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The RBA is up this week! What can you expect from this week’s Aussie-related events?

RBA’s statement (Jul 2, 5:30 am GMT)

As expected, the Reserve Bank of Australia (RBA) cut its interest rates by 25 basis points to 1.25% last month. That’s the first cut since August 2016, yo!

The central bank shared that it was done to “support employment growth” and for inflation to be “consistent with the medium-term target.”

The move was already widely anticipated after a series of weak domestic data, so the decision didn’t cause a lot of pain for the Aussie. Heck, even the surprisingly dovish presser by RBA head Lowe failed to get bearish momentum!

This week analysts expect ANOTHER 25 basis-point rate cut from the RBA. And why not?

For one thing, Lowe had already shared that “It is not unrealistic to expect a further [interest rate] reduction.” He’s also not a fan of a measly rate cut when “everyone is easing,” Last but not the least, June’s meeting minutes revealed that it’s “more likely than not that a further easing in monetary policy would be appropriate.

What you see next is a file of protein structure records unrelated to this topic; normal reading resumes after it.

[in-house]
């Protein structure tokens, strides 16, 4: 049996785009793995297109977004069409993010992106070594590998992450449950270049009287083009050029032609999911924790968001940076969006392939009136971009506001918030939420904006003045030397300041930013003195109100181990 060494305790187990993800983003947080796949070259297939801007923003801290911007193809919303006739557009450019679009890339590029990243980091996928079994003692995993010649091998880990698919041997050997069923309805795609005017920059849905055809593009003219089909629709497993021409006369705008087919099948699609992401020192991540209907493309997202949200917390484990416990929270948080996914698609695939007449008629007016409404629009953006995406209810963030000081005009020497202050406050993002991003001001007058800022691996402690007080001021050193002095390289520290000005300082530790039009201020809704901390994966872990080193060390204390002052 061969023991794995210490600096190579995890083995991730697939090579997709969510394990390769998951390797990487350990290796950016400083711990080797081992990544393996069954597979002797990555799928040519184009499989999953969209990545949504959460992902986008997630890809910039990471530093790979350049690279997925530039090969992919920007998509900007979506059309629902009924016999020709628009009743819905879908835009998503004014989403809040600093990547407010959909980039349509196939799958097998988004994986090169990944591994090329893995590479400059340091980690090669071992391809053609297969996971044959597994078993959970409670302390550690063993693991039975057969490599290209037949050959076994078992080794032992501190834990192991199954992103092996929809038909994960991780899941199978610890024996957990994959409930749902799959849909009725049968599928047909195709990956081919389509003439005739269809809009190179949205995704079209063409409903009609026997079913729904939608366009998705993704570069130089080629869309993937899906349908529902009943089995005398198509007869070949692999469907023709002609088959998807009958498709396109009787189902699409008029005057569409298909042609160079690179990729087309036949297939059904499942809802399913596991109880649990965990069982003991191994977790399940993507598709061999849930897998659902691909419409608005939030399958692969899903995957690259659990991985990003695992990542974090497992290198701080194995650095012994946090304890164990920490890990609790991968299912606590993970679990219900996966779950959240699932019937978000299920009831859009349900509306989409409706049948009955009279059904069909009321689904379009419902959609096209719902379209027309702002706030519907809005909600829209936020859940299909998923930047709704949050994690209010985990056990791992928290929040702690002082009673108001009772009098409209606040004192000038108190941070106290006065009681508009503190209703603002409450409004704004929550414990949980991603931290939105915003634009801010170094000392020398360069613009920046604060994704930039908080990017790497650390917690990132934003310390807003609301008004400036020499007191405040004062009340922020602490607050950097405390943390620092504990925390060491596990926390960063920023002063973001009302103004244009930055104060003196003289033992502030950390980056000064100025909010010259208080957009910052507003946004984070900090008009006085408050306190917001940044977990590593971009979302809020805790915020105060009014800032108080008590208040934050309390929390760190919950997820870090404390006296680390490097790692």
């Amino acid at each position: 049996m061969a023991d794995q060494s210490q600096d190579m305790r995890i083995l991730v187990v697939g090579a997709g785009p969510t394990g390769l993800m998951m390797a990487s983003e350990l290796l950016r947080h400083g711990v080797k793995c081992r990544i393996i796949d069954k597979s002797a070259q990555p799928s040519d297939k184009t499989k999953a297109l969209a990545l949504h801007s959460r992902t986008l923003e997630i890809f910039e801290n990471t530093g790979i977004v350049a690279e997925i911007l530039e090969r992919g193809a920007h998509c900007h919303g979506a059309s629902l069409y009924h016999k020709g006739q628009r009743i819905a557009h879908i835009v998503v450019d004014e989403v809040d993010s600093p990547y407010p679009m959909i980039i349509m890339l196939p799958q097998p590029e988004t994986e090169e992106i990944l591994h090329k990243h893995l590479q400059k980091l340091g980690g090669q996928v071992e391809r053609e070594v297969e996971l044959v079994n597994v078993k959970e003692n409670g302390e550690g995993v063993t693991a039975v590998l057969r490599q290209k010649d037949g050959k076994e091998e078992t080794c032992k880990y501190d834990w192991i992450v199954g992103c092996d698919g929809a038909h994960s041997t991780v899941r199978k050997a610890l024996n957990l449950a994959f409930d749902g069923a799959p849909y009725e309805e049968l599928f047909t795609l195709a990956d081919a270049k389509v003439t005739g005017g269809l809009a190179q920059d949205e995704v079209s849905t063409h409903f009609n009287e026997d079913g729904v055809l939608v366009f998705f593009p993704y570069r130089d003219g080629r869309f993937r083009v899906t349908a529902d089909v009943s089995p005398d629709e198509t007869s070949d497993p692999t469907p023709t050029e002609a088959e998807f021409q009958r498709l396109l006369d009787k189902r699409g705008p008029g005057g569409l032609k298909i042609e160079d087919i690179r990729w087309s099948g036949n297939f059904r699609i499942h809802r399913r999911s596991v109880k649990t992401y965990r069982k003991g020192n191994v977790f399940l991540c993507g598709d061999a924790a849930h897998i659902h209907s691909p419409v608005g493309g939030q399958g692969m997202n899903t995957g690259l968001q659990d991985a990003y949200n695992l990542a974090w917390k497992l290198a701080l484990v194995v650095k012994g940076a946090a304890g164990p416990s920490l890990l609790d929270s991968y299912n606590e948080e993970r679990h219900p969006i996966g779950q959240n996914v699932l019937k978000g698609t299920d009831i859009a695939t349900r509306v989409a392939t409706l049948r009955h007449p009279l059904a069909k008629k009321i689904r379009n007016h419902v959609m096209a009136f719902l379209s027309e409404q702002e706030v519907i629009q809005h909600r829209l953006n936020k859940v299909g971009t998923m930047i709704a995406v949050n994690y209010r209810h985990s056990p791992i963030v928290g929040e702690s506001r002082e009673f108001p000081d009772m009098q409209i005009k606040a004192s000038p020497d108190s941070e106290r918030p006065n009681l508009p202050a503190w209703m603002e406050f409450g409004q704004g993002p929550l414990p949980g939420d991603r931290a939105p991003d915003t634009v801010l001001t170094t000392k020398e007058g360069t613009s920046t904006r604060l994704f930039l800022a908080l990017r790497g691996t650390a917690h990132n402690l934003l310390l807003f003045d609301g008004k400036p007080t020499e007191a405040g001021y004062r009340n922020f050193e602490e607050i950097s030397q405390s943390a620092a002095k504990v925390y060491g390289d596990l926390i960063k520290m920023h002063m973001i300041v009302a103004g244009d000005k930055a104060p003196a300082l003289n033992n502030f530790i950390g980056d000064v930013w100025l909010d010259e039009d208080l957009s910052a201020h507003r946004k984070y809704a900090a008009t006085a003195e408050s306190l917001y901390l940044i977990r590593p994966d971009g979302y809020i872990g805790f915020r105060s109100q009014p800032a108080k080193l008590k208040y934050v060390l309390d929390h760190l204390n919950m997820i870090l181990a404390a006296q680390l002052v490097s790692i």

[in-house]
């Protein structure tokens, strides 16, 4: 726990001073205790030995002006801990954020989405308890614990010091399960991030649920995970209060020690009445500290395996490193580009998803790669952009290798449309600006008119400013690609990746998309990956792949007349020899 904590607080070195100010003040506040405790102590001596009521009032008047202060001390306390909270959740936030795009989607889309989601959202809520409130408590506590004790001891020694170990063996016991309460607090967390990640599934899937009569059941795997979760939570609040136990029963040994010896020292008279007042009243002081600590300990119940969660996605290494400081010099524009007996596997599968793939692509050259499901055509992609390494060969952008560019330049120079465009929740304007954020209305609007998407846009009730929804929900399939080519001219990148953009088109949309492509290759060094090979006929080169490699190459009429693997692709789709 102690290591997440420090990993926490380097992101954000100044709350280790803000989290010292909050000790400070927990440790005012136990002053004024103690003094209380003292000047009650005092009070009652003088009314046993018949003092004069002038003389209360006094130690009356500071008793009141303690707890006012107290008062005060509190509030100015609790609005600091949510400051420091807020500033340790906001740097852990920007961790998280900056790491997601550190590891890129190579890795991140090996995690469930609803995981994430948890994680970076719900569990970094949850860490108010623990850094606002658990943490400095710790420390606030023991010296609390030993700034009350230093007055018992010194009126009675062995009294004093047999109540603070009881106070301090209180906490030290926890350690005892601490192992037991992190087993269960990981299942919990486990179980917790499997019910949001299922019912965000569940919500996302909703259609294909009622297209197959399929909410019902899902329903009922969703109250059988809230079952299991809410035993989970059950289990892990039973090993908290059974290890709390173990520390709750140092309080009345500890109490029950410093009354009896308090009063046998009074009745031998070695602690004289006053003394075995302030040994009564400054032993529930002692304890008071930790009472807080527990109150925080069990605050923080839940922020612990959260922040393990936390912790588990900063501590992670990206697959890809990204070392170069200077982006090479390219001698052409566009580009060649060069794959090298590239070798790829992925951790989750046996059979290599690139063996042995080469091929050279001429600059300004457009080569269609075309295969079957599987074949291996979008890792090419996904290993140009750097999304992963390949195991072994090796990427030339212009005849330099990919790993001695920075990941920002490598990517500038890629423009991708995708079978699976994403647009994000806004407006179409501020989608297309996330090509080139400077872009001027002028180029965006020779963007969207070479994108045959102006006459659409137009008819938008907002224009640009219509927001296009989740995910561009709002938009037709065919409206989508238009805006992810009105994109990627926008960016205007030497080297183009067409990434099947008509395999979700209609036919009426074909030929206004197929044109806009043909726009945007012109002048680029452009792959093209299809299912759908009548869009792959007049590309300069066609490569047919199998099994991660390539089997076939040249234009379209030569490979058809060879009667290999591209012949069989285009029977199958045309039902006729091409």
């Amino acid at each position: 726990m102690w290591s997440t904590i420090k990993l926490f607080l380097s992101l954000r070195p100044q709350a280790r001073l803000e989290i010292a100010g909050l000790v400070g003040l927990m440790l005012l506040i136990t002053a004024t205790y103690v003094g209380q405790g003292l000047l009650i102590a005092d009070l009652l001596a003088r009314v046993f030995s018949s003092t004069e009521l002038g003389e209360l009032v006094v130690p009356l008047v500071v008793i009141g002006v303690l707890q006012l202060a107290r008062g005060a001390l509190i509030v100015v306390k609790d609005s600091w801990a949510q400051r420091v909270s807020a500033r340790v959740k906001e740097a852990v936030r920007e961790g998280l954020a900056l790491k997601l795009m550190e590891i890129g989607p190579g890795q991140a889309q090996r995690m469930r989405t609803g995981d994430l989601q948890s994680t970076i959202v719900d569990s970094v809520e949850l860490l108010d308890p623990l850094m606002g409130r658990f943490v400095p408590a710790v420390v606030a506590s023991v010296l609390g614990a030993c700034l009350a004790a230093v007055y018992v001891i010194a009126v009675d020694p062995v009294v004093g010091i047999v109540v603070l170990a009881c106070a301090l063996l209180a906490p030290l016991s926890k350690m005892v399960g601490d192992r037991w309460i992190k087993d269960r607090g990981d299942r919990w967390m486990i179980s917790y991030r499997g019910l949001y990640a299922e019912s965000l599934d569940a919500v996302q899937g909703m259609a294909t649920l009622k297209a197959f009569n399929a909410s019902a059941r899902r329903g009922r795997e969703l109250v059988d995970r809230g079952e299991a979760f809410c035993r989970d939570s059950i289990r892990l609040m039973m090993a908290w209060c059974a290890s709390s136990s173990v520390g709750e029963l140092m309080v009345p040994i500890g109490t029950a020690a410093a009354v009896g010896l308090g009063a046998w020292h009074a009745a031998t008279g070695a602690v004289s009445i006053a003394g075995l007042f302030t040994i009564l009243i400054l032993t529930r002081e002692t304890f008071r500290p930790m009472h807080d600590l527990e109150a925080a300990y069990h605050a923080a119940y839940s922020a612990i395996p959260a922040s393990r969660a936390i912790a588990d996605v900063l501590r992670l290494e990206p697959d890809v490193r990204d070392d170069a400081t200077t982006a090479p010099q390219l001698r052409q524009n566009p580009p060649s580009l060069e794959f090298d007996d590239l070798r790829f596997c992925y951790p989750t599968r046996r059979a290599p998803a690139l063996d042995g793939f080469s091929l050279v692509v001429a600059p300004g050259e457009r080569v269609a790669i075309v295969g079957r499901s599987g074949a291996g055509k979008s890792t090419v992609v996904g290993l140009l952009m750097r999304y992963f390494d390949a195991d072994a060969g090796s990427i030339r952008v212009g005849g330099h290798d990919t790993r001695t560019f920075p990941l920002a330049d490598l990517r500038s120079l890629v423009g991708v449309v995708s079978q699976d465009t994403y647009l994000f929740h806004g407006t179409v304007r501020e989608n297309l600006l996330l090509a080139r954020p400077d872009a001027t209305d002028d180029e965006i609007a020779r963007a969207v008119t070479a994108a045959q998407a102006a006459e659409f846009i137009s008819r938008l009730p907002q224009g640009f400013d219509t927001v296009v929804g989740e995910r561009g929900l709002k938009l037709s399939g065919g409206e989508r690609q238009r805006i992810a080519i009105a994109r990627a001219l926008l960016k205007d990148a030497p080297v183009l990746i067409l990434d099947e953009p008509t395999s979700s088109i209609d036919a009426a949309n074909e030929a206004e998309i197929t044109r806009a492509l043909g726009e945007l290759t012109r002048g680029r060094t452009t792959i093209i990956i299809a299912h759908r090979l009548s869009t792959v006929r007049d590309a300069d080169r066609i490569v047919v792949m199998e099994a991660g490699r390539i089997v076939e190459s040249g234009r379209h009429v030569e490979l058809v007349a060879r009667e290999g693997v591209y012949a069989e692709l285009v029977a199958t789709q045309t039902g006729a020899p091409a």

Before you short the Aussie like there’s no tomorrow, though, you should also note that only 70% of market geeks are expecting a rate cut this month. If the RBA is in a waiting mood, then it’s also possible for it to wait until its August estimates to deliver its next rate cut.

Trade balance (Jul 3, 2:30 am GMT)

Australia’s trade surplus narrowed down from 4.89B AUD to 4.87B AUD in April, marking the smallest surplus since January.

Turned out, exports had only grown by 2.0% while imports edged 3.0% higher for the month. Luckily for the bulls, traders were more interested in pricing in optimism over the trend of central banks getting ready to make stimulus rain on their economies.

If you’re trading the event, you should know that analysts see the surplus rising to 5.25B AUD in May. Watch the report for any remarkable trends that might hint at Australia’s future trading numbers!

China’s trade prospects

The NFP week is busier this time around with China’s official AND Caixin’s manufacturing and non-manufacturing indices for the month of June.

If you recall, China’s indices are flirting with the 50.0 mark that draws the line between expansion and contraction. Keep your eyes open for any significant drops and pops, as well as trends and patterns that might hint at China’s future manufacturing and non-manufacturing activities.

As if there’s not enough action in there, you should also watch how markets react to the U.S. and China resuming their trade negotiations. See, both camps have agreed not to impose further tariffs after a meeting in Japan last weekend.

How long will the optimism last? More importantly, how fast can representatives work on a trade deal that would finally lay a chunk of global trade concerns to rest?

Missed last week’s price action? Read AUD’s price recap for June 24 – 28!